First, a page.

Middle

For example, long-ago, it was usual to abandon highwaymen in hanging cages to starve and decay. Nowadays, that type of chastisement is deemed to be morally unacceptable. History has also shown that women, for example, were not given the same property rights as men and they were prohibited from voting. The situation today is quite different. Justice has been served and many countries give men and women equal status, such as in the United Kingdom. Strengths And Weaknesses Of Relativism Relativism explains the existence of the different values that people hold. In other words, it prohibits a dominant culture from enforcing itself over others simply because "we're right and they're wrong". In other words, it suits the multicultural nature of the world, because it gives equal measure to the various cultural and religious alliances (groupings). If you believe that there is a single objective morality then you will believe that many communities and cultures are wrong. On the contrary, who are you to say that whole civilisations which have developed over hundreds of years, are wrong? Furthermore, in this day and age societies have to live together, and this will not be achieved if they disrespect eachother's beliefs about goodness and badness. Hence if we want to live in peace in a world where different ways of life coexist, then we should abstain from accusing other cultures of being mistaken about what is right. Hence it makes it easy to tolerate the different moral beliefs of people in other societies. ...read more.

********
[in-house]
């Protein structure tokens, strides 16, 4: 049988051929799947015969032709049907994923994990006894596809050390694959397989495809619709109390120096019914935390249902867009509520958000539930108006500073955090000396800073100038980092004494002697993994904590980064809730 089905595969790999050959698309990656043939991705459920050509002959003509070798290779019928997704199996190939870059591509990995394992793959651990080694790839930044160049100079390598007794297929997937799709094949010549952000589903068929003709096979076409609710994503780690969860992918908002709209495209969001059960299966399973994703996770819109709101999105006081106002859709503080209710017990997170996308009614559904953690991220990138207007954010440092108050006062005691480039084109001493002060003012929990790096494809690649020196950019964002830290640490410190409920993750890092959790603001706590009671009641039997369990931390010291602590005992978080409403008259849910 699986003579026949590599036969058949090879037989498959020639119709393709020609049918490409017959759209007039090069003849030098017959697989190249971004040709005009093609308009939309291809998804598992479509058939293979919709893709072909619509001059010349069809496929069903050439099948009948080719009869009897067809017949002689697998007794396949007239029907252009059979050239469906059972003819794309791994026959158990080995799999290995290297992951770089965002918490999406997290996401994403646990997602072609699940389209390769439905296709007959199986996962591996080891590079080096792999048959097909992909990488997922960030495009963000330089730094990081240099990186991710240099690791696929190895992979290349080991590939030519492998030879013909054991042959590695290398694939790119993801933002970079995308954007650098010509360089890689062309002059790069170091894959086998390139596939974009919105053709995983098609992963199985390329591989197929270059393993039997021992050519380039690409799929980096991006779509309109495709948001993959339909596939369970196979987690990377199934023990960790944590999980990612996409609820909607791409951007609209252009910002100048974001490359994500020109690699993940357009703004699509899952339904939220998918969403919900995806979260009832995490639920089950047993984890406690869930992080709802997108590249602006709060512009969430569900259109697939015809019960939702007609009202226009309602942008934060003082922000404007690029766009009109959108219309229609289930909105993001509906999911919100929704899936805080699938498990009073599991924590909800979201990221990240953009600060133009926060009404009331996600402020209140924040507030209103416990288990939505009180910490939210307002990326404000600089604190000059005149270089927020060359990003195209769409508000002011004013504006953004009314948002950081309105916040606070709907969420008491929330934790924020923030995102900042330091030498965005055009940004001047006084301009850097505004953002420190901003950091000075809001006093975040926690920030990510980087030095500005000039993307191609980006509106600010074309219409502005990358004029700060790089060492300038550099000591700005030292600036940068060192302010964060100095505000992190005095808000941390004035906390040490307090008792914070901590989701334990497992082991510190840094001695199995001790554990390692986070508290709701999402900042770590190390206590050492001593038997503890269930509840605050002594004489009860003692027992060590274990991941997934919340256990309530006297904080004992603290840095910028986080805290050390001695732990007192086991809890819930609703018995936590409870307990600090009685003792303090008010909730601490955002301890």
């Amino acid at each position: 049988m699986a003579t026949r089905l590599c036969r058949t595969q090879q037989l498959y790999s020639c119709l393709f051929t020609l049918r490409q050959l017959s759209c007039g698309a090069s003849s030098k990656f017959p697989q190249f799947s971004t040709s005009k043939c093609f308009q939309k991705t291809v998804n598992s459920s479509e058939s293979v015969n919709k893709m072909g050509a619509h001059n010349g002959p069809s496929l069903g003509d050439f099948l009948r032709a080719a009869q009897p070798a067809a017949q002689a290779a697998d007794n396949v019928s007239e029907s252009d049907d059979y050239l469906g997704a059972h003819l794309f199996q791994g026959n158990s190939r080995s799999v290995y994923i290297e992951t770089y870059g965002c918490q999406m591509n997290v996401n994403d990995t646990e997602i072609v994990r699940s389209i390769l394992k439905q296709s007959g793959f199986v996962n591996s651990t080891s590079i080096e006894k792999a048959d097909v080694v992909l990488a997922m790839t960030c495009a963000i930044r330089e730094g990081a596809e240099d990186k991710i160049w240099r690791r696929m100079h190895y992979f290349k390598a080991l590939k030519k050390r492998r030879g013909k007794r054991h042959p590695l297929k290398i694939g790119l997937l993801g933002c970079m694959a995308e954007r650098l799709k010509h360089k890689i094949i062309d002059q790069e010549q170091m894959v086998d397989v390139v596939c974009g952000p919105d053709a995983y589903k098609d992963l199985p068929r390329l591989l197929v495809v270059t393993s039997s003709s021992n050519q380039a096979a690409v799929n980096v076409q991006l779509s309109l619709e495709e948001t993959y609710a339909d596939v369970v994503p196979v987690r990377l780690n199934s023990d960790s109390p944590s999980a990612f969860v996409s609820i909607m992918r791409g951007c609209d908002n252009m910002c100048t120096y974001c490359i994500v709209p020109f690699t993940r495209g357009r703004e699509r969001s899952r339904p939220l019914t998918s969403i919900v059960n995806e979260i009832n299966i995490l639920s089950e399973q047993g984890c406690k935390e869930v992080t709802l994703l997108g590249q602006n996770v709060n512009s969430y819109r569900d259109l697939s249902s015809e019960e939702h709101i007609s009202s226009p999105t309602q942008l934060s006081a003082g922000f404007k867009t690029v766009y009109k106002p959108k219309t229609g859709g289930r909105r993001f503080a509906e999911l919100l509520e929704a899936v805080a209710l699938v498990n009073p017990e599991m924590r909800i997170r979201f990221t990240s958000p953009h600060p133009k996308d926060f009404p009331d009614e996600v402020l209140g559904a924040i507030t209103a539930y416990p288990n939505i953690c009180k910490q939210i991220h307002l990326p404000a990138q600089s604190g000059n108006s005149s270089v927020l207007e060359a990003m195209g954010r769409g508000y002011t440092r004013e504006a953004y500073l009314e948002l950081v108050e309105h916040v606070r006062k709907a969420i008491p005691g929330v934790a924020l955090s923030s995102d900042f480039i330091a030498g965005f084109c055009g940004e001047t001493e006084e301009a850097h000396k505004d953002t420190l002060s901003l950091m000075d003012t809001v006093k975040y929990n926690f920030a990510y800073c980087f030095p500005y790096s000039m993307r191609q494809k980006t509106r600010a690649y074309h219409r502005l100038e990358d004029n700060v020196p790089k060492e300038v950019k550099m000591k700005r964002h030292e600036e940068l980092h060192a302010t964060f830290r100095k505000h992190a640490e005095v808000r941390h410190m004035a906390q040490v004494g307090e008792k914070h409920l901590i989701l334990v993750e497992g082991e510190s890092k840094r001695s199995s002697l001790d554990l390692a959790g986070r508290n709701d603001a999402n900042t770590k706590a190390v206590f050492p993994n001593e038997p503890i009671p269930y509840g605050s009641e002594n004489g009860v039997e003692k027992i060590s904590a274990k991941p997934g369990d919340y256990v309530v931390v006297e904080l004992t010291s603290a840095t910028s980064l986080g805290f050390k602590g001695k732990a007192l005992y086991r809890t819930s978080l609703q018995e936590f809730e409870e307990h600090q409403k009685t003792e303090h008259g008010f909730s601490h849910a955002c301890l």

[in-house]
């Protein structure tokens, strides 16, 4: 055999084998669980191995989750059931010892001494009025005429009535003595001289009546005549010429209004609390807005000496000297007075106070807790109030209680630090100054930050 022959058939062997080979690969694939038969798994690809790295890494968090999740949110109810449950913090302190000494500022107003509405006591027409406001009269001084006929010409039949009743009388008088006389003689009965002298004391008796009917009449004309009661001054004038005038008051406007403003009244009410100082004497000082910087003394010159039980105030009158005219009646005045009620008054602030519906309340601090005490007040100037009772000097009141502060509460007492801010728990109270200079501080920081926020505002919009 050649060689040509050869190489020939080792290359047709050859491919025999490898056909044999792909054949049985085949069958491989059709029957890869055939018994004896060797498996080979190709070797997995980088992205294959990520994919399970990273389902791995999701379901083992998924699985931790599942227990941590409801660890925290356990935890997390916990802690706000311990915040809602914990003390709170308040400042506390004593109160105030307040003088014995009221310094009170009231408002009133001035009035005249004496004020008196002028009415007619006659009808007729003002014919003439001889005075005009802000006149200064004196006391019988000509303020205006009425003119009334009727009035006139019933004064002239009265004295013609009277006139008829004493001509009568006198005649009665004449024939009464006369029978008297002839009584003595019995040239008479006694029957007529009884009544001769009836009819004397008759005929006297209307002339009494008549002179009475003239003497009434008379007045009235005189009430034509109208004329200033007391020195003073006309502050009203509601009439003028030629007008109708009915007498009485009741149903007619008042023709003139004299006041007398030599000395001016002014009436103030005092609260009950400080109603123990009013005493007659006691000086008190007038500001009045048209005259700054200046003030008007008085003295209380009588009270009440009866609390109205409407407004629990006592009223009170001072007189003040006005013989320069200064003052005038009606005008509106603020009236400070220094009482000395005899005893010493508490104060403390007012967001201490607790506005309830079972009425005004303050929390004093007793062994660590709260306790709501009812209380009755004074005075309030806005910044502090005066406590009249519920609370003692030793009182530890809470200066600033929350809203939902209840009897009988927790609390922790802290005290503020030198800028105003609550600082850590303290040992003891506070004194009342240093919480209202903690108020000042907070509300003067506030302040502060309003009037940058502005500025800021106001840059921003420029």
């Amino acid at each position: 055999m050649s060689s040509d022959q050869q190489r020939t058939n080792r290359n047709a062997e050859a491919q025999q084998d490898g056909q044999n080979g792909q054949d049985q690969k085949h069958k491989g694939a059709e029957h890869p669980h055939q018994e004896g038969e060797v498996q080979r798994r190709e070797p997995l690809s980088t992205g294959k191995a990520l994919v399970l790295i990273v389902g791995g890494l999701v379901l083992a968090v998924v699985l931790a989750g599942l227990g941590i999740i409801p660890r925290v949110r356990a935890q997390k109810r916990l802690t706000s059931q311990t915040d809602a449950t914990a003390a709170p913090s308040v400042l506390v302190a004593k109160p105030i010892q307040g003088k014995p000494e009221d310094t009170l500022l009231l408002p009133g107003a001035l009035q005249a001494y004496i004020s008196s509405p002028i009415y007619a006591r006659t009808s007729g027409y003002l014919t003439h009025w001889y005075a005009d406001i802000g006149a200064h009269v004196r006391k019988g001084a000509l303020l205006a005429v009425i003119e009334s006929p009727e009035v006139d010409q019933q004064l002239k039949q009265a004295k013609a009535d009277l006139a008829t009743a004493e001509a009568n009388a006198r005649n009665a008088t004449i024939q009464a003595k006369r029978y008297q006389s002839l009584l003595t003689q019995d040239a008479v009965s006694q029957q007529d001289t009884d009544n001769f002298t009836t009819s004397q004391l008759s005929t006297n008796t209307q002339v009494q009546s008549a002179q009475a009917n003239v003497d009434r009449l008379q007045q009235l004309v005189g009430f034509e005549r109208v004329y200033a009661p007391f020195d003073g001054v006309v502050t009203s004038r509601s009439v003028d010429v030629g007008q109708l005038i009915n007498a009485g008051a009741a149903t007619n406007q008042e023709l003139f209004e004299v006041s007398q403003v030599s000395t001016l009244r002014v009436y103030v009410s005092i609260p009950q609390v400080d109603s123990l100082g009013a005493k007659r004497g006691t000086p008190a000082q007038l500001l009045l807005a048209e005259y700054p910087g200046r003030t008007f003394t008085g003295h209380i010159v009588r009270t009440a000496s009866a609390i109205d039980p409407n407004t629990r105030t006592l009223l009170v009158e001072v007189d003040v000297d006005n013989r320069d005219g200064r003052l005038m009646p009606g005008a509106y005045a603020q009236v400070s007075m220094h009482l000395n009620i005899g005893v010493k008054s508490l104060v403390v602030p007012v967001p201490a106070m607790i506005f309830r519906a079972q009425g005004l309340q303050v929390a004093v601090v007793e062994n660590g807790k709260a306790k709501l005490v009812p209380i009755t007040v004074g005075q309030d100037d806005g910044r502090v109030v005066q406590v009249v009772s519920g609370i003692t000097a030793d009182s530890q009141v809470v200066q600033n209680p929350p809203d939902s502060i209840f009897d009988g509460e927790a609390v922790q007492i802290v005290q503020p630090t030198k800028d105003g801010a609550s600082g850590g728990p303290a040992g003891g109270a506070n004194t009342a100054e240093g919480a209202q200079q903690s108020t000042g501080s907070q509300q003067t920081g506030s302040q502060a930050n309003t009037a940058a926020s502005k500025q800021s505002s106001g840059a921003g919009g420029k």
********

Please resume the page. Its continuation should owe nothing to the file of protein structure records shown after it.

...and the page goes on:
Conclusion